What do you think of my solution to the Sending a Letter exercise?


#1

I am on the following exercise: https://www.codecademy.com/courses/learn-python/lessons/student-becomes-the-teacher/exercises/sending-a-letter

After completing each exercise, I try to redo it using less code that is more efficient. I’d like to know how my solution to this exercise compares to the “standard” solution, in which it is suggested to use a bunch of IF statements

lloyd = {
  "name": "Lloyd",
  "homework": [90.0, 97.0, 75.0, 92.0],
  "quizzes": [88.0, 40.0, 94.0],
  "tests": [75.0, 90.0]
}
alice = {
  "name": "Alice",
  "homework": [100.0, 92.0, 98.0, 100.0],
  "quizzes": [82.0, 83.0, 91.0],
  "tests": [89.0, 97.0]
}
tyler = {
  "name": "Tyler",
  "homework": [0.0, 87.0, 75.0, 22.0],
  "quizzes": [0.0, 75.0, 78.0],
  "tests": [100.0, 100.0]
}
weights = {
  "homework": 0.1,
  "quizzes": 0.3,
  "tests": 0.6
}

def average(numbers):
  return float(sum(numbers)) / len(numbers)

def get_average(student):
  total = 0
  for item in weights:
    total += average(student[item]) * weights[item]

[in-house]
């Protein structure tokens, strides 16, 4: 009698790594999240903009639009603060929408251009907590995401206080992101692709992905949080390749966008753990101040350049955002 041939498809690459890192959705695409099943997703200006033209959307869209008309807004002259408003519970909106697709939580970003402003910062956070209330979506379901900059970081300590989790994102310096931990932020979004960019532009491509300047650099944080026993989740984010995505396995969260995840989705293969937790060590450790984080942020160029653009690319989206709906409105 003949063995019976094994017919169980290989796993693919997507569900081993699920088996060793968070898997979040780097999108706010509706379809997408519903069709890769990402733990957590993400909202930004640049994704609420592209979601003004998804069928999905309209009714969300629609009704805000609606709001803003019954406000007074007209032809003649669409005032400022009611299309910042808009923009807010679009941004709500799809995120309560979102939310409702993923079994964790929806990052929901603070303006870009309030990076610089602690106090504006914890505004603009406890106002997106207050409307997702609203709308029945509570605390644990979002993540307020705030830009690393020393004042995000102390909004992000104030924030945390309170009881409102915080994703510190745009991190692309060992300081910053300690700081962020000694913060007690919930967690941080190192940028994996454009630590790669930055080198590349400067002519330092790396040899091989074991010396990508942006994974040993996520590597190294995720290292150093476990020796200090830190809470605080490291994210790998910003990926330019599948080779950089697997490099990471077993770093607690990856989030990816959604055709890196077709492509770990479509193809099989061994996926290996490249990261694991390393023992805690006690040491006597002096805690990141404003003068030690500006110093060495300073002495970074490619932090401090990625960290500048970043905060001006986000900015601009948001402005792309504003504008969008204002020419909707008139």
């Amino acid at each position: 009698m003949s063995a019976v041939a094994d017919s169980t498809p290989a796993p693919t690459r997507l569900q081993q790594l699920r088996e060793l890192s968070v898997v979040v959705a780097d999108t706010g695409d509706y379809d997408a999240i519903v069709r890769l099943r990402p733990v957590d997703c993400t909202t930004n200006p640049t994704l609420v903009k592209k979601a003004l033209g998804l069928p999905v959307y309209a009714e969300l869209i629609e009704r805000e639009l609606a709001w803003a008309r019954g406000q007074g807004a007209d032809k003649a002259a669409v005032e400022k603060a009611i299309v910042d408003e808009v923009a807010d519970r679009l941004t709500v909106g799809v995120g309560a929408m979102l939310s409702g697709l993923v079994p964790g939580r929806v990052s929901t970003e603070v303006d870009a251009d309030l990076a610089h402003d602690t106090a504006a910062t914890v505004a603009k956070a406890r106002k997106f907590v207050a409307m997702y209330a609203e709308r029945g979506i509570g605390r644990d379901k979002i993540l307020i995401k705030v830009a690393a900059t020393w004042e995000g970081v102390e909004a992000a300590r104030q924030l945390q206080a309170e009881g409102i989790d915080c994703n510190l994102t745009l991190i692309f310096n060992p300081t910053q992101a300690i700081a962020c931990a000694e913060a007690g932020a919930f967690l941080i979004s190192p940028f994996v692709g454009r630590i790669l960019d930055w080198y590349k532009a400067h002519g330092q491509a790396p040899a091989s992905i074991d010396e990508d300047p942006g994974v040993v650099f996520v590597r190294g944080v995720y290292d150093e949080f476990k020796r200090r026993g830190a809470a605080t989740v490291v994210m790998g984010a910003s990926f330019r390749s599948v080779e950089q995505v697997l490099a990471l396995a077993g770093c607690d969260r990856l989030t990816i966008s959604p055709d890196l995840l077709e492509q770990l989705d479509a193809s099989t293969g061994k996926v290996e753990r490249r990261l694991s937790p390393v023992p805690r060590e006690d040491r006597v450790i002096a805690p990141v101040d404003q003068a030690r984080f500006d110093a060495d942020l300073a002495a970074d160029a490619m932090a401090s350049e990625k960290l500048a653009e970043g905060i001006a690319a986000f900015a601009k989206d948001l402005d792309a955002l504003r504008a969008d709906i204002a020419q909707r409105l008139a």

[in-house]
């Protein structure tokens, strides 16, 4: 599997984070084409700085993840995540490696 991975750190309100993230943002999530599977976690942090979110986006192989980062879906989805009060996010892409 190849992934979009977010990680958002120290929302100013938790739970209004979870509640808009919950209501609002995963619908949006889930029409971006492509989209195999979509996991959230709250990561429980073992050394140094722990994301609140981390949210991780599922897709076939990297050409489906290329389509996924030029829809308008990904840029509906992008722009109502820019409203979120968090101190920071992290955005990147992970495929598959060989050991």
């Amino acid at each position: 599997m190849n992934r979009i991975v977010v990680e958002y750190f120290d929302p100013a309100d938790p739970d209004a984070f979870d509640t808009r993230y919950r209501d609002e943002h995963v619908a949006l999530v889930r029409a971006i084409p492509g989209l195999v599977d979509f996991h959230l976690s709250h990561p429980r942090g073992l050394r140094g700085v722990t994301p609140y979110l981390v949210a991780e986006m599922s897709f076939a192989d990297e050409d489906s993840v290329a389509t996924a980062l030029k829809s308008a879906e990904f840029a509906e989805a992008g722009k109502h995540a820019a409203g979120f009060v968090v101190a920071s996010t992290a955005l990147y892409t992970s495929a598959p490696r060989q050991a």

return total

#########################
# MY SOLUTION FOLLOWS:  #
#########################

# Following list contains letter grades for each possible score divided by 10
letter_grades = ["F", "F", "F", "F", "F", "F", "D", "C", "B", "A", "A"]

def get_letter_grade(score):
  return letter_grades[int(score/10)]

# Tests
print "Lloyd: %s" % get_letter_grade(get_average(lloyd))
print "Alice: %s" % get_letter_grade(get_average(alice))
print "Tyler: %s" % get_letter_grade(get_average(tyler))

Running the code produces the following output:

Lloyd: B
Alice: A
Tyler: C

To me, this seems like a much more efficient method, because the grade is only checked once, instead of potentially 4 (or 5?) times.


#2

once a if/elif statement is true, the remaining conditions are skipped.

I would prefer the exercise code over your code actually. And the reason might not seem obvious at first. What if you come back to your program after a month (the client has changed there mind about something, and you are tasked with fixing it), now give A+ grade for 95 or higher score? Or you already get an A with 85 or higher? You would need to through the logic again, and rewrite.

Now, not specifically about your code, but if you are tasked with maintaining code someone else wrote, you don’t want to encounter inflexible code

now, for a program this small, it doesn’t really matter but i wanted to bring it to your attention

the exercise code is easier to understand and make the desired changes.

your code is less “flexible”. Now, if you know for certain (and then absolute certain) that the code can be inflexible. But this is something you will experience when building projects

you could consider using floor division (//) so you don’t have to cast to integer.